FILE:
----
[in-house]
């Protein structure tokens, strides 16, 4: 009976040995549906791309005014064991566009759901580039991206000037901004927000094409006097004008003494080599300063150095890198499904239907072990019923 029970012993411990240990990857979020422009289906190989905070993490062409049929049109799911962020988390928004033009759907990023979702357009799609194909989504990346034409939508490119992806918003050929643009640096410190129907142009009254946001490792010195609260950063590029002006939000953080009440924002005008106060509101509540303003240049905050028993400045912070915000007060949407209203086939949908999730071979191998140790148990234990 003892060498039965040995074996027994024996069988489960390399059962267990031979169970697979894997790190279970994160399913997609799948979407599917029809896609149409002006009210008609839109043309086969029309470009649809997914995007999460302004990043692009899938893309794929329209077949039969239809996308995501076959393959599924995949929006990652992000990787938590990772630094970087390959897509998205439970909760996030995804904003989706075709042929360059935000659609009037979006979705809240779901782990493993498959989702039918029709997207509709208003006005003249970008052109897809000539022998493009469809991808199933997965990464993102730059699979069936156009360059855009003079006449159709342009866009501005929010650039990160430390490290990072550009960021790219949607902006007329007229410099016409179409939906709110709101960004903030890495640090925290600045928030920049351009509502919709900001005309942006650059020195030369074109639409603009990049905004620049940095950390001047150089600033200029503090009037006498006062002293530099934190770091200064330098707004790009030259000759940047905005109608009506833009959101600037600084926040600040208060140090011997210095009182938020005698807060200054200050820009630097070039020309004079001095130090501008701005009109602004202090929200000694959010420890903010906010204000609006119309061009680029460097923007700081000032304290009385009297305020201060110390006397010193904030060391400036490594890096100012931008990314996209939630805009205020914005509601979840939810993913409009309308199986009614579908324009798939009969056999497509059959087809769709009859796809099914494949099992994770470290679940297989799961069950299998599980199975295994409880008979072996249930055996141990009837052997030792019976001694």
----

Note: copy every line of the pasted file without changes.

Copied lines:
[in-house]
């Protein structure tokens, strides 16, 4: 009976040995549906791309005014064991566009759901580039991206000037901004927000094409006097004008003494080599300063150095890198499904239907072990019923 029970012993411990240990990857979020422009289906190989905070993490062409049929049109799911962020988390928004033009759907990023979702357009799609194909989504990346034409939508490119992806918003050929643009640096410190129907142009009254946001490792010195609260950063590029002006939000953080009440924002005008106060509101509540303003240049905050028993400045912070915000007060949407209203086939949908999730071979191998140790148990234990 003892060498039965040995074996027994024996069988489960390399059962267990031979169970697979894997790190279970994160399913997609799948979407599917029809896609149409002006009210008609839109043309086969029309470009649809997914995007999460302004990043692009899938893309794929329209077949039969239809996308995501076959393959599924995949929006990652992000990787938590990772630094970087390959897509998205439970909760996030995804904003989706075709042929360059935000659609009037979006979705809240779901782990493993498959989702039918029709997207509709208003006005003249970008052109897809000539022998493009469809991808199933997965990464993102730059699979069936156009360059855009003079006449159709342009866009501005929010650039990160430390490290990072550009960021790219949607902006007329007229410099016409179409939906709110709101960004903030890495640090925290600045928030920049351009509502919709900001005309942006650059020195030369074109639409603009990049905004620049940095950390001047150089600033200029503090009037006498006062002293530099934190770091200064330098707004790009030259000759940047905005109608009506833009959101600037600084926040600040208060140090011997210095009182938020005698807060200054200050820009630097070039020309004079001095130090501008701005009109602004202090929200000694959010420890903010906010204000609006119309061009680029460097923007700081000032304290009385009297305020201060110390006397010193904030060391400036490594890096100012931008990314996209939630805009205020914005509601979840939810993913409009309308199986009614579908324009798939009969056999497509059959087809769709009859796809099914494949099992994770470290679940297989799961069950299998599980199975295994409880008979072996249930055996141990009837052997030792019976001694």